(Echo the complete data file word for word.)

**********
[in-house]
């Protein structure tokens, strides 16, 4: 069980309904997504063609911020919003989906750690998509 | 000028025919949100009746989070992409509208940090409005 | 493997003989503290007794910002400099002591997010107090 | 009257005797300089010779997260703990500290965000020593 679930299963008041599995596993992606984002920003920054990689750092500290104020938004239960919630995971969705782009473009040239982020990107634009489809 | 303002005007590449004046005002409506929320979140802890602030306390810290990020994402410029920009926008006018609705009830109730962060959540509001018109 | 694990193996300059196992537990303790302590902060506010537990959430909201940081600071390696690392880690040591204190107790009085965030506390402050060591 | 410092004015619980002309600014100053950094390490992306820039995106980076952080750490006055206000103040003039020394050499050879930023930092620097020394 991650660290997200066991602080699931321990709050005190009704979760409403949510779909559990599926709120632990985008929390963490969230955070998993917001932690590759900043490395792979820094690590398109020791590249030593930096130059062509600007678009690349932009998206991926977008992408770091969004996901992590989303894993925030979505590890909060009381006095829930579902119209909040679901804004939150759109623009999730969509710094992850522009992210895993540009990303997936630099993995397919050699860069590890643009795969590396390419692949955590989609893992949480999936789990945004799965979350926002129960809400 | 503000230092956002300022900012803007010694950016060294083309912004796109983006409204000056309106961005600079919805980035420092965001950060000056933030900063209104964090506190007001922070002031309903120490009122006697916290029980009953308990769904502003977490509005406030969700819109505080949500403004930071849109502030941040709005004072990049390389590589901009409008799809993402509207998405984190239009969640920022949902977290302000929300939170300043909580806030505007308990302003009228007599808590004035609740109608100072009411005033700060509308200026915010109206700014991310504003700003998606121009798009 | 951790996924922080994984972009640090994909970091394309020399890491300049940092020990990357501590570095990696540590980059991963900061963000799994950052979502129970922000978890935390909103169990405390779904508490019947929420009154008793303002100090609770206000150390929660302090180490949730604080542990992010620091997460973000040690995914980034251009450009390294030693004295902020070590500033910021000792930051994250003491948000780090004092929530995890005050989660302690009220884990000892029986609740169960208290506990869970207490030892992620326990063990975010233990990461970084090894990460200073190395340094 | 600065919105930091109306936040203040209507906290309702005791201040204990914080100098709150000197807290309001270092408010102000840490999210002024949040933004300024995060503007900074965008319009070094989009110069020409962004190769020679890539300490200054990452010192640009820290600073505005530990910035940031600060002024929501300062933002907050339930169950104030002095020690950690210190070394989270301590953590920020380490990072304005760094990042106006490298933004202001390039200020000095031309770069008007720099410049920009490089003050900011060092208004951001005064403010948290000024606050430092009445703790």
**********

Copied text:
[in-house]
């Protein structure tokens, strides 16, 4: 069980309904997504063609911020919003989906750690998509 | 000028025919949100009746989070992409509208940090409005 | 493997003989503290007794910002400099002591997010107090 | 009257005797300089010779997260703990500290965000020593 679930299963008041599995596993992606984002920003920054990689750092500290104020938004239960919630995971969705782009473009040239982020990107634009489809 | 303002005007590449004046005002409506929320979140802890602030306390810290990020994402410029920009926008006018609705009830109730962060959540509001018109 | 694990193996300059196992537990303790302590902060506010537990959430909201940081600071390696690392880690040591204190107790009085965030506390402050060591 | 410092004015619980002309600014100053950094390490992306820039995106980076952080750490006055206000103040003039020394050499050879930023930092620097020394 991650660290997200066991602080699931321990709050005190009704979760409403949510779909559990599926709120632990985008929390963490969230955070998993917001932690590759900043490395792979820094690590398109020791590249030593930096130059062509600007678009690349932009998206991926977008992408770091969004996901992590989303894993925030979505590890909060009381006095829930579902119209909040679901804004939150759109623009999730969509710094992850522009992210895993540009990303997936630099993995397919050699860069590890643009795969590396390419692949955590989609893992949480999936789990945004799965979350926002129960809400 | 503000230092956002300022900012803007010694950016060294083309912004796109983006409204000056309106961005600079919805980035420092965001950060000056933030900063209104964090506190007001922070002031309903120490009122006697916290029980009953308990769904502003977490509005406030969700819109505080949500403004930071849109502030941040709005004072990049390389590589901009409008799809993402509207998405984190239009969640920022949902977290302000929300939170300043909580806030505007308990302003009228007599808590004035609740109608100072009411005033700060509308200026915010109206700014991310504003700003998606121009798009 | 951790996924922080994984972009640090994909970091394309020399890491300049940092020990990357501590570095990696540590980059991963900061963000799994950052979502129970922000978890935390909103169990405390779904508490019947929420009154008793303002100090609770206000150390929660302090180490949730604080542990992010620091997460973000040690995914980034251009450009390294030693004295902020070590500033910021000792930051994250003491948000780090004092929530995890005050989660302690009220884990000892029986609740169960208290506990869970207490030892992620326990063990975010233990990461970084090894990460200073190395340094 | 600065919105930091109306936040203040209507906290309702005791201040204990914080100098709150000197807290309001270092408010102000840490999210002024949040933004300024995060503007900074965008319009070094989009110069020409962004190769020679890539300490200054990452010192640009820290600073505005530990910035940031600060002024929501300062933002907050339930169950104030002095020690950690210190070394989270301590953590920020380490990072304005760094990042106006490298933004202001390039200020000095031309770069008007720099410049920009490089003050900011060092208004951001005064403010948290000024606050430092009445703790």